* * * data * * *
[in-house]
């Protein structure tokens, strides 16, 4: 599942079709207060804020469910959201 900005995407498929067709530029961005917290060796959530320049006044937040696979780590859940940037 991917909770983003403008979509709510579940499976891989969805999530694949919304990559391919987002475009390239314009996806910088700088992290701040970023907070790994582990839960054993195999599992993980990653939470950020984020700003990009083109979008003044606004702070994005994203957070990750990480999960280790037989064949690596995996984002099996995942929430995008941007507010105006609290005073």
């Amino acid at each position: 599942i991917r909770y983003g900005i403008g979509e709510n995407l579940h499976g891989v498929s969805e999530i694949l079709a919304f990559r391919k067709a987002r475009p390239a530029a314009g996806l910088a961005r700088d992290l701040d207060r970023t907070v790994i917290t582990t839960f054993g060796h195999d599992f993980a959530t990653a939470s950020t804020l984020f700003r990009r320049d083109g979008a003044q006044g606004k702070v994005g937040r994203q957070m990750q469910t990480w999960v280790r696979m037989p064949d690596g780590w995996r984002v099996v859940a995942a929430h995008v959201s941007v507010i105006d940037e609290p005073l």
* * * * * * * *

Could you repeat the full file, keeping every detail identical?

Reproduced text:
[in-house]
């Protein structure tokens, strides 16, 4: 599942079709207060804020469910959201 900005995407498929067709530029961005917290060796959530320049006044937040696979780590859940940037 991917909770983003403008979509709510579940499976891989969805999530694949919304990559391919987002475009390239314009996806910088700088992290701040970023907070790994582990839960054993195999599992993980990653939470950020984020700003990009083109979008003044606004702070994005994203957070990750990480999960280790037989064949690596995996984002099996995942929430995008941007507010105006609290005073």
């Amino acid at each position: 599942i991917r909770y983003g900005i403008g979509e709510n995407l579940h499976g891989v498929s969805e999530i694949l079709a919304f990559r391919k067709a987002r475009p390239a530029a314009g996806l910088a961005r700088d992290l701040d207060r970023t907070v790994i917290t582990t839960f054993g060796h195999d599992f993980a959530t990653a939470s950020t804020l984020f700003r990009r320049d083109g979008a003044q006044g606004k702070v994005g937040r994203q957070m990750q469910t990480w999960v280790r696979m037989p064949d690596g780590w995996r984002v099996v859940a995942a929430h995008v959201s941007v507010i105006d940037e609290p005073l």